Ancient steps overgrown with trees leading up to what was a residence. Canon EOS 7D EF-S 17-85 at 24mm f/9 1/160 ISO 100 −1ev
The voices of history whisper still in the rocks of ancient Tulum. Canon EOS 7D EF-S 17-85 at 20mm f/5 1/1250 ISO 100 −1ev
The people who built this wonderful place are no longer here. Only the tourists and tour guides wander these paths now. In the quiet moments as the day is ending and as the crowds have thinned you can still hear the voices whispering in the rocks. There is a presence in the ancient places that points forward through the mists of time and begs us to stop and look, to see the things that they have done. To hear the echoes of the stories told around fires one thousand years ago.
All of the places on the earth are the same age but there is something remarkable about visiting a place where the remnants of human activity have a kind of permanence. The ruins at Tulum, in Mexico are a beautiful example of that. We visited Tulum as the sun was starting to set and the sky was a dramatic blue but I knew that for many of my pictures there would be no better way to bring out the texture and structure of the rocks than with a black and white treatment. Changing your perspective can have such a significant change in your photographs. Simply sitting down on the ground, as I did for this photograph, can really change the way that we see it. The lower point of view makes the gives the building and imposing presence in the image. I simply cannot say enough about the ability of Nik Silver Efex Pro to help produce very interesting black and white images. The structure and contrast tools alone are worth the price of admission.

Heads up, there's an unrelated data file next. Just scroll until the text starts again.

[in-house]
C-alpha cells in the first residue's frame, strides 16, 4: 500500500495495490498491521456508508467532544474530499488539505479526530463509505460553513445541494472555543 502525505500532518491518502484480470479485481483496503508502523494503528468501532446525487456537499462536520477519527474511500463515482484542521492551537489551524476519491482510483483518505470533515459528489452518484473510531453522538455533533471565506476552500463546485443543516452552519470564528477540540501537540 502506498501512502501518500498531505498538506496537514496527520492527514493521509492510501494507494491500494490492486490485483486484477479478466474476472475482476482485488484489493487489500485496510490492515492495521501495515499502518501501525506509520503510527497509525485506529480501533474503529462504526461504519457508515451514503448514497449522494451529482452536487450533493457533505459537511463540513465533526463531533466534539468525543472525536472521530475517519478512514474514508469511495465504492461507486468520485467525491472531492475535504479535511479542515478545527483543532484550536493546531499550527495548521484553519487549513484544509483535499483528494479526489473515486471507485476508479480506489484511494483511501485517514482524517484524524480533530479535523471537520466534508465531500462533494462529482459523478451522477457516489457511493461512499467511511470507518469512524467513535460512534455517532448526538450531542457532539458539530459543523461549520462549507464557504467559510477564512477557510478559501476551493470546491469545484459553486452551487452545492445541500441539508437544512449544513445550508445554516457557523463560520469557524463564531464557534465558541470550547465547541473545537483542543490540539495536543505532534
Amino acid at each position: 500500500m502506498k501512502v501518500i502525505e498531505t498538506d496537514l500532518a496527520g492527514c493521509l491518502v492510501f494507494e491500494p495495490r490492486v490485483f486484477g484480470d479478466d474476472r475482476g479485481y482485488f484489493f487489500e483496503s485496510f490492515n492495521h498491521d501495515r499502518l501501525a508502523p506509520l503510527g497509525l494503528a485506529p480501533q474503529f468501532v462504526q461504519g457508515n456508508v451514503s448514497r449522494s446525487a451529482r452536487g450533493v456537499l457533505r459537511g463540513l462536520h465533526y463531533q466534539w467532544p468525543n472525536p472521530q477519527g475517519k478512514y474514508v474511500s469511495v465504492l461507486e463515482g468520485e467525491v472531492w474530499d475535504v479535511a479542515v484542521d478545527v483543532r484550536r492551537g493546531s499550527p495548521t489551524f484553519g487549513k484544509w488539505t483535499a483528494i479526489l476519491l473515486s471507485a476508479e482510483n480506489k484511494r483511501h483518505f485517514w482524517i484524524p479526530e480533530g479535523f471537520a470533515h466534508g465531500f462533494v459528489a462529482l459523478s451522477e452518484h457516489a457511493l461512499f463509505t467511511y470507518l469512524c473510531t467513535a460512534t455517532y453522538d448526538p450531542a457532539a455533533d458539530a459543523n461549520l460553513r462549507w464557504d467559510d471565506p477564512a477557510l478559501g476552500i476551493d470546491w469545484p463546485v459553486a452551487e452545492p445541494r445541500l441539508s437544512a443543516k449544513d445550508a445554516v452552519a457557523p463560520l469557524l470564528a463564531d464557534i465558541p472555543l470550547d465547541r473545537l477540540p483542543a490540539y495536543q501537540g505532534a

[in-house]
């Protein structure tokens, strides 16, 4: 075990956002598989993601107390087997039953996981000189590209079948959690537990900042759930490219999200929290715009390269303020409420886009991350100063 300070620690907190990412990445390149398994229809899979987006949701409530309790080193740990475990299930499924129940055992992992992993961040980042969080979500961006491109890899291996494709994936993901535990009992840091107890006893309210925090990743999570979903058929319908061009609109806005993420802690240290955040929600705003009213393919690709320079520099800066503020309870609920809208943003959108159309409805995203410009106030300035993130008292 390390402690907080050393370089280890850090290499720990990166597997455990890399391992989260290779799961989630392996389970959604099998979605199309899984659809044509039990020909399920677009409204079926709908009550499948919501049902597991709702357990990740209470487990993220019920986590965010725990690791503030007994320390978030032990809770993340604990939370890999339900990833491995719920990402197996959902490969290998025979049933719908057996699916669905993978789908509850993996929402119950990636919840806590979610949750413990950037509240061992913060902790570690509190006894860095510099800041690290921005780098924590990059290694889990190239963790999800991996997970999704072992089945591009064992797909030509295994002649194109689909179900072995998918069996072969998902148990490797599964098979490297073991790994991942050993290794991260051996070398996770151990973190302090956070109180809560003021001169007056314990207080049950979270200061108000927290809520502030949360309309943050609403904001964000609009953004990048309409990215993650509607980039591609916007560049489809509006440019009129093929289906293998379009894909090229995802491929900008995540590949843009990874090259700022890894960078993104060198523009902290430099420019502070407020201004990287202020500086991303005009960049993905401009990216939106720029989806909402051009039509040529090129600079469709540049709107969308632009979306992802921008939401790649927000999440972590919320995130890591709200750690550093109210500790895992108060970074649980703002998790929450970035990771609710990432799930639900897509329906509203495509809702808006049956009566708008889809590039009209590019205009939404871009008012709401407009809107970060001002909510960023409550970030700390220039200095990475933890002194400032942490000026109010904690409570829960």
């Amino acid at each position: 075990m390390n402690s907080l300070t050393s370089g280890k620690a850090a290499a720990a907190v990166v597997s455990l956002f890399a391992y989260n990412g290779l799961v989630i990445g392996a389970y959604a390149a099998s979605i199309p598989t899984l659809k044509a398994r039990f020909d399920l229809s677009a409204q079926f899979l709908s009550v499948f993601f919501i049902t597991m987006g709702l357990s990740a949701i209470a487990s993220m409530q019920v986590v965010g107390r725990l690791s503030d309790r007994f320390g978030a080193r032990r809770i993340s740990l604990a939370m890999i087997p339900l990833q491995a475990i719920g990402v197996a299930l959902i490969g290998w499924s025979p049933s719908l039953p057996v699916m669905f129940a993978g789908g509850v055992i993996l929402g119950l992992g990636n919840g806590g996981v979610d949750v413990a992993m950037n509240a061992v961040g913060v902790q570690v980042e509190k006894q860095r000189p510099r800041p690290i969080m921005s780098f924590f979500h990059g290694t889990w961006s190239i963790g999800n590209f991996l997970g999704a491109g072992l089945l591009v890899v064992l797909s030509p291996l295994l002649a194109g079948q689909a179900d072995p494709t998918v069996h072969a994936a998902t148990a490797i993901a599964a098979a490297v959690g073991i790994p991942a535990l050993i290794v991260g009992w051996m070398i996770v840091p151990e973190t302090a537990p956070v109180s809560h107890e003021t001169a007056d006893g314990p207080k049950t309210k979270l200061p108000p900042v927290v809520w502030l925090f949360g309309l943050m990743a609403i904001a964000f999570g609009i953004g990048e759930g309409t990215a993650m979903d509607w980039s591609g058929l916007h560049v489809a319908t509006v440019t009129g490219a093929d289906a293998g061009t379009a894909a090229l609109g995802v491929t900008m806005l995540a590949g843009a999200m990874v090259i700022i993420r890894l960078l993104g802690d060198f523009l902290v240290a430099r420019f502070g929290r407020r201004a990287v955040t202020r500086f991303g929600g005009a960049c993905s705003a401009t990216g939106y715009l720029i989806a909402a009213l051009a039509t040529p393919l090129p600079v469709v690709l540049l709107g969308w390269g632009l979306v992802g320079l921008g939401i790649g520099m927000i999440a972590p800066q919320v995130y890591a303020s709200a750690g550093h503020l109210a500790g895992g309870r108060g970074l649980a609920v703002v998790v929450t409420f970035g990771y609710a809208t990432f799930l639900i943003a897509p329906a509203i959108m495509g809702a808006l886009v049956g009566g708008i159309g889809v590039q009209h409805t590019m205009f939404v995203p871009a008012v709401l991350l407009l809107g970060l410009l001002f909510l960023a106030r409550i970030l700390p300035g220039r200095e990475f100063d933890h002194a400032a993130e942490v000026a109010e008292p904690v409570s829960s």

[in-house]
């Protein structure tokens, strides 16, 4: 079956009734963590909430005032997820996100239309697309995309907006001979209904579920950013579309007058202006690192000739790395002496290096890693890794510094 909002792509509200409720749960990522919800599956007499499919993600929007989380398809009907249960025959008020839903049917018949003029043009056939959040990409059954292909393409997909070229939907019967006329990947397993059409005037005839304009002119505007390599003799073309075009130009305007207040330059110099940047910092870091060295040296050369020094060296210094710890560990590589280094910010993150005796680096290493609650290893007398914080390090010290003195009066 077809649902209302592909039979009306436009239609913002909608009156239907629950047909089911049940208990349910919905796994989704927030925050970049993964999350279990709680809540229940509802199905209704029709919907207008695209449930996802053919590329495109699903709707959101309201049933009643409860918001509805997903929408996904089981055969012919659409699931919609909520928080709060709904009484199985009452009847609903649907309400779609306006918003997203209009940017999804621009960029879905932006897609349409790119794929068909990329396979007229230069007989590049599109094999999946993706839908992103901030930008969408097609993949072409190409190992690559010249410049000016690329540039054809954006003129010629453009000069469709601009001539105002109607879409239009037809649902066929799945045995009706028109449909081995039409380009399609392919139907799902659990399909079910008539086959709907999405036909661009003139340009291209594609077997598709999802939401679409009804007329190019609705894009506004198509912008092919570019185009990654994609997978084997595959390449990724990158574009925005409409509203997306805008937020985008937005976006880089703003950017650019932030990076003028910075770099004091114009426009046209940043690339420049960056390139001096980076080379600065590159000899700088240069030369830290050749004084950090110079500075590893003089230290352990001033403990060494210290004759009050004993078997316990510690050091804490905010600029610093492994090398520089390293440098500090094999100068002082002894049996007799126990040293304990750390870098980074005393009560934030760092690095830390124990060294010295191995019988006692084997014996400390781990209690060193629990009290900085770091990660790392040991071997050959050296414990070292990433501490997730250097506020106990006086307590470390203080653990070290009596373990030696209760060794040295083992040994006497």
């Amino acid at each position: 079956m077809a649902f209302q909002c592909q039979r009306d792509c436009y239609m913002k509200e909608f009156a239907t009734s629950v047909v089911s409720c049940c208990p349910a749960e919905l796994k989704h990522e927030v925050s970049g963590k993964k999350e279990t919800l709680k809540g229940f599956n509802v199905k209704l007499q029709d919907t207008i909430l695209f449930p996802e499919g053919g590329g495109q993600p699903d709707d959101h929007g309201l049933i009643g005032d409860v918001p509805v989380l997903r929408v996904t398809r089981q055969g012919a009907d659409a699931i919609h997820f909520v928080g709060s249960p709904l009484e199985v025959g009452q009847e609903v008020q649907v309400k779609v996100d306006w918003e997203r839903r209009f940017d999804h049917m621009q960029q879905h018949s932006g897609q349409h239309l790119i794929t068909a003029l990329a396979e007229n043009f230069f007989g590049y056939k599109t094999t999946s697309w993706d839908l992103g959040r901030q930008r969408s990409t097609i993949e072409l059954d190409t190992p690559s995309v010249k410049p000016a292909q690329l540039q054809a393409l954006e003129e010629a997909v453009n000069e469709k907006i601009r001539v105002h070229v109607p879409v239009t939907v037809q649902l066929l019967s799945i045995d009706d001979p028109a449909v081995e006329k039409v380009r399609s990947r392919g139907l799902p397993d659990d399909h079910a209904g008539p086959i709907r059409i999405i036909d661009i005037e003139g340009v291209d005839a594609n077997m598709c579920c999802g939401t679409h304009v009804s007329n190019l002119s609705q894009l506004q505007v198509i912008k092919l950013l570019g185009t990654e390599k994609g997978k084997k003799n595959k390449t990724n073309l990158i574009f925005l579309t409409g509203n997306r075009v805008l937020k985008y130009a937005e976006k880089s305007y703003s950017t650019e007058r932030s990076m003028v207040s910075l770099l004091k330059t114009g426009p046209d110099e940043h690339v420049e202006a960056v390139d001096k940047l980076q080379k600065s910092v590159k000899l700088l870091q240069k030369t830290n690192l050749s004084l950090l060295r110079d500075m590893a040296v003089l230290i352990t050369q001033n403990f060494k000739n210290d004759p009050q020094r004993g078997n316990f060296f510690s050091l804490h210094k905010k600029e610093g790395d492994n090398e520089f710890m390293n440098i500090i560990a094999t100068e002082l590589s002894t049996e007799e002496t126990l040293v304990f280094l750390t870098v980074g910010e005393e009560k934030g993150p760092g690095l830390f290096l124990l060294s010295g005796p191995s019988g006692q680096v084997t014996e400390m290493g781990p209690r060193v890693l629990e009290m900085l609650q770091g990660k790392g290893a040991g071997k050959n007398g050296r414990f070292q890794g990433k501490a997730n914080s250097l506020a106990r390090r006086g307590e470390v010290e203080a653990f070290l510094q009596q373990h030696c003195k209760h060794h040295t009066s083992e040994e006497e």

￼An Iguana suns itself on the rocks in Tulum, Mexico. Canon EOS XSi EF-S 70-300mm at 300mm f/7.1 1/400 ISO 250
The animal twitches in the sun. Flies have settled on it’s tail and it lazily flicks it against the rock to dislodge them. The heat from the rocks radiates up into it’s body and the lizard settles into the warmth.
I wanted this picture to be a study in composition. I saw the opportunity to divide the picture in two with the brightly lit rocks on the left and the dark background on the left. The line that separates the two areas is very sharp and clearly defined not just by differences in tone but also by the shift in focus. The background has been thrown out of focus and this makes the sharp edge of the light rocks even more distinct. However, the element that really makes the picture effective is the fact that the focal point, the Iguana, bridges these two areas. The viewers eye is drawn either up or down the the dividing line between the two areas and towards the lizard. It’s head points out into the negative space of the shadow and is clearly defined there.